A vessel carrying more than 800 Haitians trying to reach the United States wound up instead on the coast of central Cuba, in what appeared to be the largest group seen yet in a swelling exodus from crisis-stricken Haiti.
Red Cross officials in the province of Villa Clara said Wednesday that the 842 Haitians were being housed at a tourist campground. The group arrived Tuesday at Villa Blanca, about 300 kilometers (180 miles) east of Havana, and reportedly included 70 children and 97 women.
The Haitians said they called for help with light signals after being abandoned and cast adrift by their captain.
“We were on Tortuga Island for two months waiting for the trip until last Saturday, when at five in the morning they took us to the boat,” 19-year-old Joyce Paul, who arrived on the boat, told The Associated Press.
In the following days, “15 people threw themselves into the sea because they couldn’t stand hunger,” Paul said. “There was a herring for (each) 15 people and they gave us water.”
Paul was traveling with an uncle, his wife and a baby at a cost of $4,000 per person. The family said the captain abandoned them early Tuesday on a separate small boat after taking their cellphones. The ship was listing. With a flashlight, they managed to draw the attention of people on Cuba’s coast.
While the number of migrants on this single vessel seemed unprecedented, the U.S. Coast Guard and other nations have reported intercepting several boats carrying well over 100 Haitians in recent months.
It is not unusual for currents and winds to carry Haitians to Cuba, which borders most of the sea path between Haiti and the U.S. Cuba returns most of the arriving migrants to Haiti.
A crumbling economy and a spike in gang-related violence and kidnappings in Haiti has prompted thousands of Haitians to flee their country in the past year. Human rights activists in Haiti say those fleeing believe they are safer taking the risk on an overcrowded boat than staying in their country.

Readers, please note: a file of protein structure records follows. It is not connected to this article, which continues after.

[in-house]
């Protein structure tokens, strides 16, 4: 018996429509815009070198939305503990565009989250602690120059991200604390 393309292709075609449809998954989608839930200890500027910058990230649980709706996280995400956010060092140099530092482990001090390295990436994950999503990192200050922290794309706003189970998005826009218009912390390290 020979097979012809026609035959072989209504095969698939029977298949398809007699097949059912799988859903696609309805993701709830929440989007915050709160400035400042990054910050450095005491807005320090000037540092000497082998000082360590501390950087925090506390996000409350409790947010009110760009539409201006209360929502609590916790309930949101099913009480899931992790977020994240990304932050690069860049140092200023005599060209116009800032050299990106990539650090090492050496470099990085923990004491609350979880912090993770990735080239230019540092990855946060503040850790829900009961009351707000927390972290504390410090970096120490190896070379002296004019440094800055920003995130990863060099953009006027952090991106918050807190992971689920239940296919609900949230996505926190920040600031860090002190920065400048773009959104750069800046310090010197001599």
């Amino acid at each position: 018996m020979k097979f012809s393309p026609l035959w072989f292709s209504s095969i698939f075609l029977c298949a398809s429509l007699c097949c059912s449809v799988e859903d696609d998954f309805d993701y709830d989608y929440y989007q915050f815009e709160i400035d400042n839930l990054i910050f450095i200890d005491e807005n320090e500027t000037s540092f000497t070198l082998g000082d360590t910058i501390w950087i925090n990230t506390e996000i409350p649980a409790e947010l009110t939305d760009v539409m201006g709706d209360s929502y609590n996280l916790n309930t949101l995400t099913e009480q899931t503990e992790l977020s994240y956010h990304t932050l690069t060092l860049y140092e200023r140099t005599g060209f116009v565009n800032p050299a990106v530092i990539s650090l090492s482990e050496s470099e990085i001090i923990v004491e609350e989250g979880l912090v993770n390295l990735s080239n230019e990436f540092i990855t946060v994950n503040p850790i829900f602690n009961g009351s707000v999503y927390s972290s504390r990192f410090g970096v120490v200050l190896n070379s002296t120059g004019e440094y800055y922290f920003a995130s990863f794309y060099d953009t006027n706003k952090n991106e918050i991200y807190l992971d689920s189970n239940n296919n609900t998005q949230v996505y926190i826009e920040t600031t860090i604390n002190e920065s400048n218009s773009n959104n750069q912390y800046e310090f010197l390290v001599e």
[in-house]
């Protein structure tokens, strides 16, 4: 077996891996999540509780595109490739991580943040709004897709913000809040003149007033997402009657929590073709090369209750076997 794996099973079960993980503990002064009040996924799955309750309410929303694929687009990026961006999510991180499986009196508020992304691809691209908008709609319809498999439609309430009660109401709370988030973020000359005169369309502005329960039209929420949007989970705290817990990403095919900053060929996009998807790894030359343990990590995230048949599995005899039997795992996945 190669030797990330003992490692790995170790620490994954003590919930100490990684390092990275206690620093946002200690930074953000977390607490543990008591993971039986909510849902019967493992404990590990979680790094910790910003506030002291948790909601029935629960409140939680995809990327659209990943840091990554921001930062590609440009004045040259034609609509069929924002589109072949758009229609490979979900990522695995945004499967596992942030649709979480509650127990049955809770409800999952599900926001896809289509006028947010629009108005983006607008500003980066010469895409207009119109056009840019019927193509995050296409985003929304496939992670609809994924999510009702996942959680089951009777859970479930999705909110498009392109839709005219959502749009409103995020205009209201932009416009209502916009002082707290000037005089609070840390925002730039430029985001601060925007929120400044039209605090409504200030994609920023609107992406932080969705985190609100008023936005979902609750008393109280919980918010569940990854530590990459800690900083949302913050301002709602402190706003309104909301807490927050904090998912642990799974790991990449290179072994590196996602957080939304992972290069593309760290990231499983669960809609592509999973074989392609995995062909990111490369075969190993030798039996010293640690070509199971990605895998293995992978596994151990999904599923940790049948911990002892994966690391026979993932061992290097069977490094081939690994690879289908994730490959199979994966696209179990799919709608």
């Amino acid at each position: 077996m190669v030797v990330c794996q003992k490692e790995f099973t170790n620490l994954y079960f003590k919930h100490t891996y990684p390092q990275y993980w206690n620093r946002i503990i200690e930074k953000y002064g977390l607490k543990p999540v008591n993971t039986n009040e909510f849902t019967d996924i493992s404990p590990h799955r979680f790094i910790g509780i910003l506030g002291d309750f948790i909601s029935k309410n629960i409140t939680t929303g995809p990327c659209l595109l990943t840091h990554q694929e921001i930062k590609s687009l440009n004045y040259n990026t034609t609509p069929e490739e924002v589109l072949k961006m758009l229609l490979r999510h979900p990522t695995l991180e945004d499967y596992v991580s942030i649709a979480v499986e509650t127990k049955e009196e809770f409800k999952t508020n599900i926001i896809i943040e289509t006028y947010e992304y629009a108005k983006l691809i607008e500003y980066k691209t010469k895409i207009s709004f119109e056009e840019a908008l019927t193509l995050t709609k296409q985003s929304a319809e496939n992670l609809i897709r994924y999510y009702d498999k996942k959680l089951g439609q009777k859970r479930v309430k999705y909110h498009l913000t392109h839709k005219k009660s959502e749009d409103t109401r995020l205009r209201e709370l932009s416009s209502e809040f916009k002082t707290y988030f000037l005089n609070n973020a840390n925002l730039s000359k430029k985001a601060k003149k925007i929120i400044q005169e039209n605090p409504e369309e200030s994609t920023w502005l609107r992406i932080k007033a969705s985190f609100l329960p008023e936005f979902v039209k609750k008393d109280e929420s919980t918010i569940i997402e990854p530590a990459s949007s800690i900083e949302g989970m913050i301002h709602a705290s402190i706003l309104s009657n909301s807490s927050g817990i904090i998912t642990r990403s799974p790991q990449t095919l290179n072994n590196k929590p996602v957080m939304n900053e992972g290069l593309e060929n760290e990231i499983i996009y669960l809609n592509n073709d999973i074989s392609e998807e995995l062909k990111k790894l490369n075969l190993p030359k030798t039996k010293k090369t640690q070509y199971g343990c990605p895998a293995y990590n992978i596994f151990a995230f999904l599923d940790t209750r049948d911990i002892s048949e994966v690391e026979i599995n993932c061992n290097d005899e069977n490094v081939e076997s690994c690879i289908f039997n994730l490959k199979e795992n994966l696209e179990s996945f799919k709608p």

U.S. authorities say the number of Haitian migrants detained in and around U.S. jurisdictions in the Caribbean has doubled. On Tuesday, the U.S. Coast Guard said it stopped a sail freighter carrying 153 Haitian migrants near the Florida Keys.
Earlier this month, the Coast Guard rescued 36 Haitian migrants and found 11 others dead — all women — after a boat capsized northwest of Puerto Rico. The rescue came just days after 68 migrants were rescued in treacherous waters between Puerto Rico and the Dominican Republic, which shares the island of Hispaniola with Haiti.
In April, the U.S. Coast Guard spotted more than 130 Haitian migrants aboard a boat near the Bahamas. A month prior, 140 migrants landed in the Florida Keys.
U.S. Coast Guard crews have interdicted about 4,500 Haitians since October. Many were trying to come ashore in the Florida Keys in overloaded vessels. More than 3,000 of those migrants have been found since mid-March, signaling the pace has been picking up in the spring.
Meanwhile, Cuba’s government reported a group of 292 Haitians had reached the province of Ciego de Avila in February.
Máximo Luz, a journalist with Telecubanacan broadcaster, said that “adverse navigation conditions” brought the latest group of Haitians to Cuba, where “they sought the help of border guard troops.”
The national news site Cubadebate showed images of a gray vessel packed with people and of rescue workers carrying some of the Haitians for treatment.
Miguel Ángel Fernández, head of the Red Cross in Villa Clara province, said the 842 Haitians had received medical attention and first aid.
“They are in quarantine,” Fernández told AP, indicating that they would remain there for three to five days.
Arletys Ramos, a municipal epidemiology director, said Haitians are monitored in relation to diseases such as COVID-19, malaria and cholera, although no one among the group was seriously ill.
Associated Press writer Danica Coto in San Juan, Puerto Rico, contributed to this report.
SOURCE: THE HILL